With about N872million in the kitty of the Nigerian Stock Exchange (NSE), the bourse has further positioned itself against any threat of claimable losses by stock investors.
Barely 43 months after the national council of the Nigerian Stock Exchange (NSE) established this growth fund –Investor Protection Fund (IPF) –led by Gamaliel Onosode, net assets of this fund have risen by about N247million, from a seed capital of about N625 million as at 2012.
“The fund has been increasing because they are placed in fixed deposits and treasury bills (T-Bills), with accruing interest,” according to Lawrence Fubara Anga, a capital market solicitor, who is the vice chairperson of the Board of Trustees of the Investor Protection Fund.
The Investor Protection Fund is a statutory fund established by the NSE pursuant to Section 197 of the Investment and Securities Act (ISA) to compensate investors who suffer pecuniary losses from the stock market.
Currently, dealing member firms of the Nigerian Stock Exchange are meant to contribute a mandatory initial payment of N1million to the IPF prior to the Dealing Members firm’s acquisition of a Dealing Membership license from the Exchange.
The value of the mandatory initial payment by Dealing Membership may be changed from time to time, as determined by the Board of the IPF, subject to the approval of the Exchange. This is in addition to other sources of the IPF.
Already, the Board of Trustees of the Investors’ Protection Fund has started compensating the 154 claimants for pecuniary losses they suffered as a result of wrong doing by certain dealing member firms of the Exchange. As at Monday, no fewer than 23 claimants had been paid N7.2million from the Investor Protection Fund.
Oscar Onyema, CEO, Nigerian Stock Exchange, said on Monday that the Exchange received 429 claims of stock related losses but the 158 claimants due to be compensated are investors whose claims were verified by the Exchange, approved by the Board of Trustees (BoT) of the IPF, and whose identities were verified by an identity verification consultant engaged by the IPF.
The NSE insisted that the claimants were found to be eligible for compensation in accordance with the relevant provisions of the Investment and Securities Act and the Investors’ Protection Fund rules.
The losses must arise from: the revocation or cancellation of the registration of a dealing member firm by the Securities and Exchange Commission (SEC); the insolvency, bankruptcy or negligence of a dealing member firm of the Exchange; and defalcation committed by a dealing member firm or any of its directors, officers, employees or representatives, in relation to securities, money or any property entrusted to, or received or deemed received by the dealing member firm in the course of its business as a dealing member firm.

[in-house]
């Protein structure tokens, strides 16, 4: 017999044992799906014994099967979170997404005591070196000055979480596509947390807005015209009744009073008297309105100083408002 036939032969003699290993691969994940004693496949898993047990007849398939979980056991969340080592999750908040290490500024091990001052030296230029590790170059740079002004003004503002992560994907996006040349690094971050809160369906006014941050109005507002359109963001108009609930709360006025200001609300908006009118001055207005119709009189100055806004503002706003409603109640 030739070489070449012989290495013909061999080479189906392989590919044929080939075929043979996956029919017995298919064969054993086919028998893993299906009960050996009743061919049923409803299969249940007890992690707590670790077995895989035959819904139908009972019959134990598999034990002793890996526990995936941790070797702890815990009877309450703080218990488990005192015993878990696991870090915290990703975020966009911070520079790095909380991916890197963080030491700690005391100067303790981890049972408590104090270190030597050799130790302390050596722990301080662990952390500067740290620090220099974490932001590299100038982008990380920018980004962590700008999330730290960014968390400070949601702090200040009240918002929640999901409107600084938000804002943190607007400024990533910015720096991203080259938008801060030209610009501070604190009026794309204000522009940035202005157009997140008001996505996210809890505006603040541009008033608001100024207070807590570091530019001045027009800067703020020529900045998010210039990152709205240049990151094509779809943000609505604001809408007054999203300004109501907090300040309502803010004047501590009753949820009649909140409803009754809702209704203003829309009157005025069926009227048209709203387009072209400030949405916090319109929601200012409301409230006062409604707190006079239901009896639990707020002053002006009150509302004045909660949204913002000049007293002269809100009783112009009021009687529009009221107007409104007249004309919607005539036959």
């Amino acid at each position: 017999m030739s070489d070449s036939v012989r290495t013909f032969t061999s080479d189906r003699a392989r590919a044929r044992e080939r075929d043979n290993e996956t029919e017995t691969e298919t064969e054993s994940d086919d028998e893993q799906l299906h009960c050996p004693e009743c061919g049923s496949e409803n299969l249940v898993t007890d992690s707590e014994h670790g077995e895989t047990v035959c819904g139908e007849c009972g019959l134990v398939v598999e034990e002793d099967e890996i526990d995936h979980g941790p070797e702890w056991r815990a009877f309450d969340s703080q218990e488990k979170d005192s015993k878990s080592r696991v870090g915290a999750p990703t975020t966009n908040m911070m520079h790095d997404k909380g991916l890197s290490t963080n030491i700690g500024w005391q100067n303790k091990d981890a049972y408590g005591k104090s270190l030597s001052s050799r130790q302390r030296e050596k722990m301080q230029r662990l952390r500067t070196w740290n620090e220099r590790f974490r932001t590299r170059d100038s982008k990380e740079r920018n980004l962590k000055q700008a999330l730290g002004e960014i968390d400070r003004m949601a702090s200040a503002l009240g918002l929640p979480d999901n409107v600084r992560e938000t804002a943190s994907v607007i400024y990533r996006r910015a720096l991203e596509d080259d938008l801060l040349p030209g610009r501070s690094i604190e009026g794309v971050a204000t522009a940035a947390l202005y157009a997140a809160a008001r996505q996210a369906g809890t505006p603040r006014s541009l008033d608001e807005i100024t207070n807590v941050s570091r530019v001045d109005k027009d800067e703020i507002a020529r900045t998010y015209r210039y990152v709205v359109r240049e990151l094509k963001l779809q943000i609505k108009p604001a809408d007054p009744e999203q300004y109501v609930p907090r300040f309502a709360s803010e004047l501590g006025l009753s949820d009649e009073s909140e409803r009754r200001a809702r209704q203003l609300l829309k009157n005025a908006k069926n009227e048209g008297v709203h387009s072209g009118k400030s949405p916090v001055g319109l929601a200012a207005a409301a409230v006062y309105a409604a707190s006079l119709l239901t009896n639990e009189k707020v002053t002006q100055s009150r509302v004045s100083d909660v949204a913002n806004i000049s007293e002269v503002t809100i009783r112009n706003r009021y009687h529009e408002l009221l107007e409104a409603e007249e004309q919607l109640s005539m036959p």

Anga said the asset classes chosen to invest these monies are in accordance with the provisions of the Rules and the provisions of the ISA approved by the board of trustees as part of the risk mitigation process for the fund.
The Board of Trustees of the IPF had in accordance with the Rules of the Fund, set a maximum compensation amount of N400,000 per claimant. The total amount approved by the Board of Trustees as compensation payment to the 154 investors is N40.6million.
These 154 investors are being compensated for defalcation committed by 29 dealing member firms of the Exchange who are either inactive or have been expelled as members of the Exchange, according to Onyema.
“It has been a long, rigorous and transparent process getting to this stage. We researched global best practices and based on our findings, we took decisions on various issues regarding the IPF, benchmarking our processes and procedures against other international investors’ protection funds.
“First of all, we put in place an appropriate corporate governance structure for the Fund; we adopted Rules for the IPF and then following transparent and auditable selection processes, we appointed auditors as well as identity verification consultants. We then commenced the process of identifying claimants and verifying their claims. We must thank the claimants for their patience,” Anga said.
“This milestone gives me great pleasure, as it affirms our commitment to the continuous development of initiatives that will bolster confidence in the capital market. Though the compensation payment may not be a complete restoration, it is a show of good faith on our part, to investors. I thank the Board of Trustees for their guidance and commitment, the claimants for their valuable patience, and all other stakeholders for their contributions towards the success of this exercise,” Onyema added.